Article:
Here are the lyrics:

“Big shrimp, sounds like a contradiction.

Big shrimp, we’re not talking fiction.

Big shrimp, it’ll bigger than your prediction.

Big shrimp, it’ll cure your shrimp addiction.

At Loooong Joooohn Siiiillllvers…

BIG SHRIMP!”

The jingle was sung for me by a now-deceased friend, Mark, who chose to interpret this jaunty number as a Frank Sinatra/SNL Bill Murray lounge singer, replete with accompaniment on his portable Casio organ.

It was incredible and I can sing it now. I wish you could hear me.

The agency, however, chose to make it schmaltzy with a chorus of singers and lots of tambourines, finger cymbals and congas. (Not really.) But the thing I liked best about the commercial was that the couple, two blonde-ish, middle-aged actors (bad casting, middle aged people can die eating this crap) who were meant to be in love with Long John’s Big Shrimp flirted with each and actually “toasted” with the shrimp a la wine glasses. However, while on production, they (I didn’t get to go on the shoot) saved the best for last:

These two vanilla-y, scale-paid actors consumed this death food by wrapping their wrists around each other like newlyweds do at a wedding when eating their cake and FED each other the shrimp.

I am going to find this gem of creative brilliance and post it here. All I have now is a clunky, boxy three-quarter tape that costs oodles to get transferred to a something playable. (The speed technology advances is as warp-speed fast as Twitter posts appearing on my feed. I refresh my page and there are 3 Tweets. I look up two minutes later, there are 568. True story. Sort of.)

Nevertheless, Mark sent me a cassette (what are those?) with his joyous recording on it. I played it for everyone who I could pin down in my office for at least a minute.

But the fun didn’t end there.

Mark used the same tune for another song that he wrote lyrics for, and sadly, I can’t claim authorship to them. His excellent song was “Let’s Rock Iraq.”

Once again, he sang his unique compositions a la Wayne Newton and he just tickled me – his voice had a certain swagger. Back in the backward technology days of 90s (car cell phones the size of bricks) and when we were at war with Saddam Hussein, he sang this one to me – into my answering machine. When I came home from work, I was greeted by a flashing light (always so exciting!). I pushed the button and out came these astonishingly clever lyrics:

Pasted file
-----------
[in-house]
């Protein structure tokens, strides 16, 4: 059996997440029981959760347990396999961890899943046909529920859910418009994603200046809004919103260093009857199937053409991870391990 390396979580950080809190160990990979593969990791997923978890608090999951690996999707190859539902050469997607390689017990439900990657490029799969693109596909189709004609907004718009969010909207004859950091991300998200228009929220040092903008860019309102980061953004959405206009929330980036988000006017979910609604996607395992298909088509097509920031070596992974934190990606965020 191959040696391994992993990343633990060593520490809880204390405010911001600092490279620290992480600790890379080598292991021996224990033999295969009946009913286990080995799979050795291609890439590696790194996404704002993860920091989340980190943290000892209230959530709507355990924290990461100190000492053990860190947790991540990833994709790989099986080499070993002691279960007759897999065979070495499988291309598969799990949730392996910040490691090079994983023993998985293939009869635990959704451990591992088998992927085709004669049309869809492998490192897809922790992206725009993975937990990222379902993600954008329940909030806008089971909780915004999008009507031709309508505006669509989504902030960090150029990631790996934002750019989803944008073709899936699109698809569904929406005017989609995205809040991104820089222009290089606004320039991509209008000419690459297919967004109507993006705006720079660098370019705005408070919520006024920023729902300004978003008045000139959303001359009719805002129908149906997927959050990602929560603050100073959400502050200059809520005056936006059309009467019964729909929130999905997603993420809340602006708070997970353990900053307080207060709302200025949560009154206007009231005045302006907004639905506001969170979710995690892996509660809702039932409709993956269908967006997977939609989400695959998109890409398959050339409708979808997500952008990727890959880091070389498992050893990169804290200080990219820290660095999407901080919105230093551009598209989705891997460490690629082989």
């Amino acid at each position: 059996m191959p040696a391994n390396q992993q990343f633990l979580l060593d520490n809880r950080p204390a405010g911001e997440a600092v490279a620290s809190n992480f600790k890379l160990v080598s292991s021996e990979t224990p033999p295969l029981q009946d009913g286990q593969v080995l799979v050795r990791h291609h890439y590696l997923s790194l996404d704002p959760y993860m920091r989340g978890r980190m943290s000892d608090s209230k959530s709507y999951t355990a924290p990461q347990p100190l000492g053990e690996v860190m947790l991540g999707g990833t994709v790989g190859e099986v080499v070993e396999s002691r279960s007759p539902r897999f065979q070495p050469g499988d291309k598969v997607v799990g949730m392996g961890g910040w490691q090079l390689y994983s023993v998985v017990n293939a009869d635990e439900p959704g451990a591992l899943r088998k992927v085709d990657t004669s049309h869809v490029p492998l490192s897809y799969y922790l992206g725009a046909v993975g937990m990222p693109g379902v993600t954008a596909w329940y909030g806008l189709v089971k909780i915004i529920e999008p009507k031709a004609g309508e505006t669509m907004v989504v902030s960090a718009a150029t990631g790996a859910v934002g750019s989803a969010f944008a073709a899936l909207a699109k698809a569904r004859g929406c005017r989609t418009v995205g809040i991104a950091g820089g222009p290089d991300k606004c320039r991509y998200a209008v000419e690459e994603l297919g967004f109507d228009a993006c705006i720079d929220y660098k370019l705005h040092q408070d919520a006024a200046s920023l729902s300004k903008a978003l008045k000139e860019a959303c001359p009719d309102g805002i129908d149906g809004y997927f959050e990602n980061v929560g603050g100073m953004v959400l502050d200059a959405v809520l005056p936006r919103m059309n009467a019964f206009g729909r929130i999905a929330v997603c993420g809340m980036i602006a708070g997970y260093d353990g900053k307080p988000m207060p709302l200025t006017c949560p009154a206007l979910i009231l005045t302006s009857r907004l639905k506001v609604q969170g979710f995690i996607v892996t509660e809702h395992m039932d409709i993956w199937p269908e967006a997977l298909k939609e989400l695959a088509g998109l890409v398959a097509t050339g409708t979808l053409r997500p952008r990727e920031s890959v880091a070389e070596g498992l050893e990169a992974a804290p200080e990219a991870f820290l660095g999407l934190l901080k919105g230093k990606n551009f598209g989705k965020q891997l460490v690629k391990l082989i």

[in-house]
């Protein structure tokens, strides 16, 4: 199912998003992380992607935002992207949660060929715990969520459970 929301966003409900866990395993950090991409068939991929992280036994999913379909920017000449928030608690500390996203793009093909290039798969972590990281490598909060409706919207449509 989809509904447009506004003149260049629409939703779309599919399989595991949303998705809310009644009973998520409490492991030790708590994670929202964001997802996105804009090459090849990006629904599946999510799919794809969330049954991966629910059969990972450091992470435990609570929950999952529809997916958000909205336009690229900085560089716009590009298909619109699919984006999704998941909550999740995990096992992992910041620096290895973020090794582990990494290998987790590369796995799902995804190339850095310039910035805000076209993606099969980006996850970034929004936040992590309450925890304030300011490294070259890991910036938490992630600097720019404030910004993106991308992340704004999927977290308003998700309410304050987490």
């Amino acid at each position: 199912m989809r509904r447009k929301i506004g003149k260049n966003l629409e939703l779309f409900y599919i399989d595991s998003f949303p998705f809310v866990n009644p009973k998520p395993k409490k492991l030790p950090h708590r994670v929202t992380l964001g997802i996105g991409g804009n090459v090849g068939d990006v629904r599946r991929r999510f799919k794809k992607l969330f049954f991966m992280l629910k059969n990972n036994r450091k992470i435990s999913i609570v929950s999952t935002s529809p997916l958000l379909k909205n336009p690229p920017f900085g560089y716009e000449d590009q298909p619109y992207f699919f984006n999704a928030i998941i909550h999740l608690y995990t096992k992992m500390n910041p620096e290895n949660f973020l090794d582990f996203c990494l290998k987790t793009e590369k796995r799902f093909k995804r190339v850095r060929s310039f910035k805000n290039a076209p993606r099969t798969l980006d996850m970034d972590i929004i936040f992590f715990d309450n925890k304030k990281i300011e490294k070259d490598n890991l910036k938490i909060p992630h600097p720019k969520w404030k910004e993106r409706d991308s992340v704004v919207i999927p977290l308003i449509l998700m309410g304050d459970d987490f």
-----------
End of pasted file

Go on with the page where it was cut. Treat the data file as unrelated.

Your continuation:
“Saddam is such a mad man.

Hussein rhymes with insane.

He’s really got it, that man.

This guy’s a royal pain.

He’s stirrin’ up the Arab masses.

He needs some geography classes.

Look how high the price of gas is…

Let’s go kick some Iraqi asses…

LET’S ROCK!

IIIIIIIIIRAQ!…”

And then repeat that last refrain.

When I got home and heard this on my modern machine, I just fell out (this is what they do at Pilgrim Rest Baptist Church when someone is slain by the spirit. I was just writhing with uncontrollable laughter.)

I miss my friend, Mark. He was such a funny, kind, gentle soul, and so wanted to be a jingle singer. When he died, he left me all his VHS tapes of classic movies like “Gone with the Wind” and musicals like “My Fair Lady” – hundreds of them! I was in Cinema Heaven!

And while Mark never was a national sensation, he was my Big Shrimp-singing hero for a brief :30 in time, and was famous through Big Shrimp from Long John Silvers. In my office. For all who passed by.

To this, I raise my imaginary crunchy crustacean and toast a hearty thank you to the Jingle God – and Long John Silvers for bestowing upon me – and Mark – the chance to immortalize ourselves in the baffling contradiction called Big Shrimp!